The Hellertown restaurant scene is expanding its horizons with the opening of a new Turkish eatery Tuesday, following a soft opening held Sunday.
Limon Authentic Turkish Kebap House is located at 1111 Main Street, in a space that has housed several restaurants in recent years, including most recently the Hellertown Lunch Box.
On the lunch and dinner menu are a variety of hot and cold appetizers, wraps, soups, salads, entrees and desserts that represent the flavors and freshness of traditional Turkish and Mediterranean cuisine.
Owner Zuhal Lambrugo said the opening of the restaurant is the culmination of a long-held dream, and its operation will be a family affair, with everyone from her husband to her brother, sister, nieces and nephews helping. Her brother, Murat Suryel, is the grill chef and she especially credited him for his assistance in starting the business.
Her mother has been her greatest inspiration in terms of cooking, she said.
Finding the small retail space in Hellertown has helped bring the family and their combined talents together, without presenting too many challenges.
“I think it’s the perfect size,” she said of the cozy, open-concept space, which features counter, table and booth seating with a view of Main Street.
Zuhal is a native of Turkey, and her husband, Ettore, is from Italy.
Having previously resided in California, they relocated to the Saucon Valley about a decade ago and are now bringing up their three children here.
Zuhal said when she decided the time to open a restaurant was right, she knew she wanted it to be located on Main Street in Hellertown because she wanted to be close to home and family.
With Ettore’s help, the space has been renovated to include seating for about 20 people.
It has also been painted a cheerful shade of yellow to reflect the restaurant’s name, which means “lemon.”
“I’m from the Mediterranean Sea,” Zuhal said. “We serve lemon with everything.”
Some highlights from the menu include traditional Middle Eastern appetizers such as humus, tabbouleh, stuffed grape leaves and baba ghanoush; hot appetizers like falafel and spinach pastry; lentil and chicken soups; farro, beet and other salads; and baklava as well as sutlac, a traditional Turkish rice pudding, for dessert.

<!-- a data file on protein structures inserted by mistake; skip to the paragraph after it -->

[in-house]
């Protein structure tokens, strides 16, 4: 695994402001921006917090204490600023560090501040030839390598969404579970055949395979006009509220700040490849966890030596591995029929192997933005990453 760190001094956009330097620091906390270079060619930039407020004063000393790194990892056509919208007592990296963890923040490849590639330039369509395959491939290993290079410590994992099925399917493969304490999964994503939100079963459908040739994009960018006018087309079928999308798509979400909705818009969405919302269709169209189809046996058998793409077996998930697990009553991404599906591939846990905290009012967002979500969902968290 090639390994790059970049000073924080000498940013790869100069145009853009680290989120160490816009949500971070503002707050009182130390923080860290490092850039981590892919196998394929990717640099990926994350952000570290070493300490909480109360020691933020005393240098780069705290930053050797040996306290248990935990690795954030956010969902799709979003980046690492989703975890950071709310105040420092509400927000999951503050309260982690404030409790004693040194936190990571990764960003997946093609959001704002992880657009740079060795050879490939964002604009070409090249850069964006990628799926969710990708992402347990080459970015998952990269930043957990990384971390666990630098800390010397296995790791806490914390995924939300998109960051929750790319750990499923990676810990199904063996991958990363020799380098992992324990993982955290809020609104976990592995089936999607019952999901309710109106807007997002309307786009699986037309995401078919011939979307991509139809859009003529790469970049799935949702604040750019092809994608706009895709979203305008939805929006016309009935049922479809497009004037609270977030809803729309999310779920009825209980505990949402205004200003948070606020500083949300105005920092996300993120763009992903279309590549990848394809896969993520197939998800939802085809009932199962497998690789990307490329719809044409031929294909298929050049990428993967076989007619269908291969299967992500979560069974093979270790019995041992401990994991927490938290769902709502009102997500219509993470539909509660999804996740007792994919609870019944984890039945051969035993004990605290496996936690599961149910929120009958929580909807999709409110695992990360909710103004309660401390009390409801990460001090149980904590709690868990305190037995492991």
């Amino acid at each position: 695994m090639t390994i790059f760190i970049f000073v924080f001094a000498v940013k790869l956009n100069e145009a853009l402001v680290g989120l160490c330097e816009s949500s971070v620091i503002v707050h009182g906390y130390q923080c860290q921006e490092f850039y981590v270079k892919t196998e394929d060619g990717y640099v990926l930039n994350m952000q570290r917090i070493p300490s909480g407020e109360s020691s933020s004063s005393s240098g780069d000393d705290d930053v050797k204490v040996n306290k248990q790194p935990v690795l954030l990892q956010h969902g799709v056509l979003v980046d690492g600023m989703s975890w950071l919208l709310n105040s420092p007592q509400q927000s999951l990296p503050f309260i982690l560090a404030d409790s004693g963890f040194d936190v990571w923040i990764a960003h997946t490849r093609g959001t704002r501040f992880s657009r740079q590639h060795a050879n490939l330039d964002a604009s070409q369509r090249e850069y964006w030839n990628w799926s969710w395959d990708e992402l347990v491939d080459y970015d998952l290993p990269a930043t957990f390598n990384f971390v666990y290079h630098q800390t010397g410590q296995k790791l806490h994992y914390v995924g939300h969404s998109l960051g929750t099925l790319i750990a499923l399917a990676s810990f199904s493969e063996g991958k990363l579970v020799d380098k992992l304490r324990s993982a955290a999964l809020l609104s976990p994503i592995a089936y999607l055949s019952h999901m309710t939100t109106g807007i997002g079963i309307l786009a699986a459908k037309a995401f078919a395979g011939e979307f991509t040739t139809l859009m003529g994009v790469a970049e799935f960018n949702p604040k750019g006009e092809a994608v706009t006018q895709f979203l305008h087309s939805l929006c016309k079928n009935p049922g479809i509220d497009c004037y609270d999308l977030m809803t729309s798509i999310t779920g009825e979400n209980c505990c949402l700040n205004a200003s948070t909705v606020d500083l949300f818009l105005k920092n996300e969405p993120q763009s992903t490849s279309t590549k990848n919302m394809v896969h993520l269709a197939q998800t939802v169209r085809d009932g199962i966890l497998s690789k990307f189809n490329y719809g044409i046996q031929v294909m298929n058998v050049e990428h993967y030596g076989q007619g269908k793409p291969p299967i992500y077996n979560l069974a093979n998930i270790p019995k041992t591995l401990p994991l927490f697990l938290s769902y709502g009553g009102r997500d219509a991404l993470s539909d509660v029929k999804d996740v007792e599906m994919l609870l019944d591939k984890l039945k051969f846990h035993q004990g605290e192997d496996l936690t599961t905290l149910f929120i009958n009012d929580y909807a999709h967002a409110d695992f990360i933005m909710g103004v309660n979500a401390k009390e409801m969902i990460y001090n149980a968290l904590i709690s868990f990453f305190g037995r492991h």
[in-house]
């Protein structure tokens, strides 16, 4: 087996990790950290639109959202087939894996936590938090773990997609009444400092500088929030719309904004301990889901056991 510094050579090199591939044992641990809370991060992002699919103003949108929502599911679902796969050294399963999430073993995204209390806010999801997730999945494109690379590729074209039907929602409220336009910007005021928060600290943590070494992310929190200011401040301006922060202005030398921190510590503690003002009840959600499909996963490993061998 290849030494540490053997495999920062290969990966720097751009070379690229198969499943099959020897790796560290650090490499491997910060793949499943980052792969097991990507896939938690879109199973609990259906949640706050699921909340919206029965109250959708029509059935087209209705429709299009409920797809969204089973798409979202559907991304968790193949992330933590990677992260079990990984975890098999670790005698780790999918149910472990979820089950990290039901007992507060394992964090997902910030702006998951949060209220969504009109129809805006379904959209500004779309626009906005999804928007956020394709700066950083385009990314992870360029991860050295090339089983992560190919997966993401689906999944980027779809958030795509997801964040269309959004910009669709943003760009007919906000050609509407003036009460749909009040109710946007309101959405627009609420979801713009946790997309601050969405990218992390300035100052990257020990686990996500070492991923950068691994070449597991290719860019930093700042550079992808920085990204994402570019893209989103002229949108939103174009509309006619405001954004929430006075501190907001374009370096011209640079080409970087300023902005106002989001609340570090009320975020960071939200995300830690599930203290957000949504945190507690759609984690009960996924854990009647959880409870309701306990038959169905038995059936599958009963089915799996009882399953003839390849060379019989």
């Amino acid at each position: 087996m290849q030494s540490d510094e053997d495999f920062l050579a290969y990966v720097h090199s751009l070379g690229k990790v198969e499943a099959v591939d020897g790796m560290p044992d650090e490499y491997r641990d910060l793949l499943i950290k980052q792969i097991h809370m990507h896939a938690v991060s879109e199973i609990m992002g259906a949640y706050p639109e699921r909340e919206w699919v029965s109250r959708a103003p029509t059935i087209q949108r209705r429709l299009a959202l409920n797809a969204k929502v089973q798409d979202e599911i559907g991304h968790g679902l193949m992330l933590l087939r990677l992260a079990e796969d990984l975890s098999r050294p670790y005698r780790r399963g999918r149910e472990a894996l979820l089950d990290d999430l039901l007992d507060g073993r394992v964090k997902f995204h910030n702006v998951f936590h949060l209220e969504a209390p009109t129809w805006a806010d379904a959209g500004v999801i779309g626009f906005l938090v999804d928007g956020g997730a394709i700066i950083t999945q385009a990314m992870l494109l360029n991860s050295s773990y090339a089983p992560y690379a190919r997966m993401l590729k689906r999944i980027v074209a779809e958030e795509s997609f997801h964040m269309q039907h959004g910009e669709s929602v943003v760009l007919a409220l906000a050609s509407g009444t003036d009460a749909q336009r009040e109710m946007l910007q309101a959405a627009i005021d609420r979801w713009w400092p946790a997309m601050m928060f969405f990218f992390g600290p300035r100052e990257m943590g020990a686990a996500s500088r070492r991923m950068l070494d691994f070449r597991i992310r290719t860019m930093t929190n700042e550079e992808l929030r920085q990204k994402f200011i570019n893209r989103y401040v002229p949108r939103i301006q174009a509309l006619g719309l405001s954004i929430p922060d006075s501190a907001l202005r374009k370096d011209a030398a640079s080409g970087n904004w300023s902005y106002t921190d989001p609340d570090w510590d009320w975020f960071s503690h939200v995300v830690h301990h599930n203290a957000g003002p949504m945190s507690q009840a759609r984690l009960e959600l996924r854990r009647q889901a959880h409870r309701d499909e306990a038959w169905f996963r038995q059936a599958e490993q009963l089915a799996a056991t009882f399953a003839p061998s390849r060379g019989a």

Ettore may also contribute culinarily to the dessert menu, with his tiramisu and cheesecake.
The star of Limon’s menu are its various kebap entrees, many of which feature skewered or char-grilled meats or meat prepared “gyro-style” (on a vertical spit), along with rice or bulgur pilaf, salad and savory sauces, such as yoghurt sauce.
The word “kebap” is “not a typo,” Zuhal stressed. It is the Turkish word for the Middle Eastern “kebab.” The “b” ending is more familiar to most Americans.
Wraps filled with everything from falafel to lamb to gyro meat will be available for lunch, from 11 a.m. to 3 p.m. only.
The menu features a number of vegetarian options, and Zuhal said some items are also gluten-free. All of the meat ingredients are halal, meaning they are prepared according to a high standard required by Islamic dietary laws.
Available beverages include Turkish tea, soda, ayran (a Turkish yogurt drink), bottled water and Turkish coffee, which is similar to espresso and very strong.
The restaurant is BYOB and major credit cards are accepted.
Takeout is available, and can be ordered by calling 484-851-3269.
Limon’s hours are Tuesday through Thursday, 11 a.m. to 9 p.m., Friday and Saturday, 11 a.m. to 10 p.m., and Sunday, 11 a.m. to 8 p.m. It will be closed Mondays.
There is a Facebook page for Limon, and a website will soon be live, Zuhal said.
A ribbon-cutting ceremony coordinated with assistance from the local chamber of commerce is also planned for sometime this summer, she added.